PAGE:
Inside the minds of animals - Bryan B Rasmussen
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Darwin published his theory of natural selection, On the Origin of Species, in 1859, but it wasn’t until his works The Descent of Man (1871) and The Expression of Emotions in Man and Animals (1872) that he linked the minds of human and nonhuman animals. Interested in reading some of Darwin’s ideas? Check out Darwin online.
Darwin had a lifelong fascination with earthworms. His last book was entitled On the Formation of the Vegetable Mould by the Action of Worms, which he published in 1882. Read it at this site. He wondered if earthworms could be distracted or surprised, which would demonstrate an ability to pay attention—one measure of intelligence. One of his experiments involved blowing a horn at them.
Alex the African Gray Parrot was the research subject of Dr. Irene Pepperberg, an animal cognition scientist at the University of Arizona. Alex died in 2007. Watch this video of Alex in action. Then visit PBS and watch a full-length documentary on him and Dr. Pepperberg.
Karl von Frisch, an Austrian scientist, discovered the “waggle dance” of bees in 1927. The waggle dance showed definitively that bees use their “dance” or movements to communicate the direction of a food source, as well as its relative quality. More recently, as seen in this article, scientists have also shown that bees make choices: when presented with multiple options, bees avoid difficult tasks if they don’t have the information needed to solve them.
“Theory of mind” is another measure scientists use to assess nonhuman animal intelligence. Theory of mind, sometimes called “mind reading” or “mental modeling,” is the ability to perceive and respond to the mental state of another, such as when you know what someone else is thinking. Theory of mind is key to empathy, or putting yourself in someone else’s shoes. Though studies of theory of mind in nonhuman animals are not conclusive, cognitive scientist Dr. Alexandra Horowitz, in her book Inside of a Dog, has given evidence that dogs might possess it. For more from Dr. Horowitz, watch her TED-Ed lesson, ”How do dogs “see” with their noses?”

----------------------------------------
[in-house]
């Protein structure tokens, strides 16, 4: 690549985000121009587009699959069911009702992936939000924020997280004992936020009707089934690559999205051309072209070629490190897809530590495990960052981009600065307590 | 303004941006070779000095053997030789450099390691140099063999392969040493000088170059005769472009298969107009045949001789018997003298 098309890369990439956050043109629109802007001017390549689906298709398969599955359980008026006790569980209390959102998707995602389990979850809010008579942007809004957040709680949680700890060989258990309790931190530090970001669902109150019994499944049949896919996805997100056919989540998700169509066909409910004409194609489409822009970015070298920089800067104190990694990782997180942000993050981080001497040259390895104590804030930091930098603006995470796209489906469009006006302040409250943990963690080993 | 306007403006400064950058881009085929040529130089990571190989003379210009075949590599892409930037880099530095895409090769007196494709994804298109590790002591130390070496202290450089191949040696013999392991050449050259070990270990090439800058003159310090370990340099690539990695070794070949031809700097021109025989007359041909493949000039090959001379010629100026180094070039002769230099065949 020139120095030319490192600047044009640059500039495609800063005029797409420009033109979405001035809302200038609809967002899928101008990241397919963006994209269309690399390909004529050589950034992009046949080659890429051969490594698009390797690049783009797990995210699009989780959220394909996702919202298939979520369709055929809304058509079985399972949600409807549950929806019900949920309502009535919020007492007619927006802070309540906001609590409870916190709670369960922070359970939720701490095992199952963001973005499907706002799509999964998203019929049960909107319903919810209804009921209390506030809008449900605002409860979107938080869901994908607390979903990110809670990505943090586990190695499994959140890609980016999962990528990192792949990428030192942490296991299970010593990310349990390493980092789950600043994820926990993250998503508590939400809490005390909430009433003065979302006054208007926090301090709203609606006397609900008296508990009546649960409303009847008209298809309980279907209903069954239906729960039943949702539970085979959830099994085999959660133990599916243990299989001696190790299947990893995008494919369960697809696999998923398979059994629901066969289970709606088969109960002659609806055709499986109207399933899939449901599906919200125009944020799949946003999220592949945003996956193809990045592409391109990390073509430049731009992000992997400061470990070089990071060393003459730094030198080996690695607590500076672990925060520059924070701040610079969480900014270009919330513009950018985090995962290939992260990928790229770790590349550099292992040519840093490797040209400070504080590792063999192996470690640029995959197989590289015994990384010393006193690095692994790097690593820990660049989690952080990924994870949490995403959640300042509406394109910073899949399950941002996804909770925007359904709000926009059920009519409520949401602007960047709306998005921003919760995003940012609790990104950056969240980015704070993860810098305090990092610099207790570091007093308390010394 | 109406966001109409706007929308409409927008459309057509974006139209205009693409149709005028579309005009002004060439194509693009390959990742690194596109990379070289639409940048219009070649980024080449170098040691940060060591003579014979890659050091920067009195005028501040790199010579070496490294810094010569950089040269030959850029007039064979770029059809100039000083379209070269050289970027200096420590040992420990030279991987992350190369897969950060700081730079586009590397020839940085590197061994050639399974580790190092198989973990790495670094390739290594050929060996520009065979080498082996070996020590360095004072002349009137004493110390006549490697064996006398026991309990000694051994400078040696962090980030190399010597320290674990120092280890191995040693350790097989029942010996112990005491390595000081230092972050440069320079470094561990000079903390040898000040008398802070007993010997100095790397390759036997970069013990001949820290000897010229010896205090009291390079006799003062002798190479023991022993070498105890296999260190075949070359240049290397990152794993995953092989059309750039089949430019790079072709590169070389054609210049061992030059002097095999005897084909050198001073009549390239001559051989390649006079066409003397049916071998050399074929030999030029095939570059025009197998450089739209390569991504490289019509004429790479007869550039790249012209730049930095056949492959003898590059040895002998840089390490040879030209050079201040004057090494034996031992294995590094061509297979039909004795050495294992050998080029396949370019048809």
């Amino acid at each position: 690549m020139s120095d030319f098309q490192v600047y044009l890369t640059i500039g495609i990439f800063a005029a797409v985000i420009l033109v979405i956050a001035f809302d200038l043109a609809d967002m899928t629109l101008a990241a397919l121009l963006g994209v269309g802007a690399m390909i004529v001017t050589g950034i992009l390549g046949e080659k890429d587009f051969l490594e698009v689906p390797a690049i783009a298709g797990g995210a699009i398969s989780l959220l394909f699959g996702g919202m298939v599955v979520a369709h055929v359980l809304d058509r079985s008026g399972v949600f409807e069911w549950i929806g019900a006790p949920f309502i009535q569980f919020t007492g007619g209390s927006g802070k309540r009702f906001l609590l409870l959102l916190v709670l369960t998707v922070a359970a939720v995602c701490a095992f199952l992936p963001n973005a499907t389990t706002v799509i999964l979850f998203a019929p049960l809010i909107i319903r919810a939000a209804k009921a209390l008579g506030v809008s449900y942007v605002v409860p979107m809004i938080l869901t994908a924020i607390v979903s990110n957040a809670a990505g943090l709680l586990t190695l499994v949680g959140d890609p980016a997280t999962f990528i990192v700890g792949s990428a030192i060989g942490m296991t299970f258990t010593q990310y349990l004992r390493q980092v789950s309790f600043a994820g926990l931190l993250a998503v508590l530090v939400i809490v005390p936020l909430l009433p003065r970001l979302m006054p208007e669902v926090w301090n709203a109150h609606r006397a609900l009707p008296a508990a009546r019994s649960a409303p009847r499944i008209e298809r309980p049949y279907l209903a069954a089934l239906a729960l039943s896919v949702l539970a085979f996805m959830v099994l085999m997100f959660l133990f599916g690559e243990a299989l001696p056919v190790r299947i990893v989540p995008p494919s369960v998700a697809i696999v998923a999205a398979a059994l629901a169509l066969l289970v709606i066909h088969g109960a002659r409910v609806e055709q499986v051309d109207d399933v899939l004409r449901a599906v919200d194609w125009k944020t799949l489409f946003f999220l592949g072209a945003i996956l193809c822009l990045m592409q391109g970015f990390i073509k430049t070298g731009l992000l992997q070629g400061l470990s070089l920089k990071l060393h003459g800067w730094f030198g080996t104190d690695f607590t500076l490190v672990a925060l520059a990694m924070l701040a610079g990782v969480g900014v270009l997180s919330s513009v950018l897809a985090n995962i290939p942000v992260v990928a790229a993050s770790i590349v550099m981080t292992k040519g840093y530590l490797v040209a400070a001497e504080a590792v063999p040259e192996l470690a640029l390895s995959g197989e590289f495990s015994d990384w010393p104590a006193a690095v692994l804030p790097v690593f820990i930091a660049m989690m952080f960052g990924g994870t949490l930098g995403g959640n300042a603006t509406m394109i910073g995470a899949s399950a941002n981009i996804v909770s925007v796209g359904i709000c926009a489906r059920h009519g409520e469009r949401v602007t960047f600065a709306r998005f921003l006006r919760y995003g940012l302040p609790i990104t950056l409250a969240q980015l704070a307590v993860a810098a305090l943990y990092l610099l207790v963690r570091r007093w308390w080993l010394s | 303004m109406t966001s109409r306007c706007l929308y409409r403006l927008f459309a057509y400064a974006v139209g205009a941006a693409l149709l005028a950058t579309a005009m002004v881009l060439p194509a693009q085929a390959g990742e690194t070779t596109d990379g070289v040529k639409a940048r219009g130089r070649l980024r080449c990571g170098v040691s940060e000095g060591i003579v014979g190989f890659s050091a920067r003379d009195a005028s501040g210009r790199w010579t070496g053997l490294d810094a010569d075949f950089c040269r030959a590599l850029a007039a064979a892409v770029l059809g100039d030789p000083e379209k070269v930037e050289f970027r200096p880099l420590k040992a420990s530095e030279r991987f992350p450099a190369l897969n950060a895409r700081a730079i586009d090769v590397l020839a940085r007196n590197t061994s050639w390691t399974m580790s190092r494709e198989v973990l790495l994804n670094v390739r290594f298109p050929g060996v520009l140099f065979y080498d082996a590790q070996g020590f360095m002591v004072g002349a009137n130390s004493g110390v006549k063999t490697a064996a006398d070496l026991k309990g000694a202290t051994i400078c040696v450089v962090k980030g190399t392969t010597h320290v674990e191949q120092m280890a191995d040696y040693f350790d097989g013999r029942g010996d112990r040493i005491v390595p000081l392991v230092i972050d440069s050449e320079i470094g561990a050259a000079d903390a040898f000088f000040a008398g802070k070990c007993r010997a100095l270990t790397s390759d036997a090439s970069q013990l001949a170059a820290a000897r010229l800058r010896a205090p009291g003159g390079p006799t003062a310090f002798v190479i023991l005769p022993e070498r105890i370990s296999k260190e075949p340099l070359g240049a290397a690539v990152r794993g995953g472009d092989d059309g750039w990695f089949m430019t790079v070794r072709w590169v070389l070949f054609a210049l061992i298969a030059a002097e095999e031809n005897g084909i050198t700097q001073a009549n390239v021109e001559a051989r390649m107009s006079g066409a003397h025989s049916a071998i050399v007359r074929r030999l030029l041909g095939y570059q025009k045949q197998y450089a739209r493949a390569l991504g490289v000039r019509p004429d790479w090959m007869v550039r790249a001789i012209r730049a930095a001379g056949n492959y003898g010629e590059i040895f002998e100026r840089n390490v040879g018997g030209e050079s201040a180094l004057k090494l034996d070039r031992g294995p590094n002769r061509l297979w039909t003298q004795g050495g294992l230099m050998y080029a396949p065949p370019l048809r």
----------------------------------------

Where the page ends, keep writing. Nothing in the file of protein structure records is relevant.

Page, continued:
The philosopher of mind Thomas Nagel wrote an influential paper in 1974 called “What Is It Like to Be a Bat?” He chose bats because, while they are mammals like us, they experience the world with a physical sense that we don’t have: echolocation, which allows them to use sound to produce a mental image of the world. He wondered if the distinctive physiology of bats would mean that we could never know the world from its perspective. For Nagel, all nonhuman animals experience the world in their own ways, and this experience represents the limits of scientific investigation.
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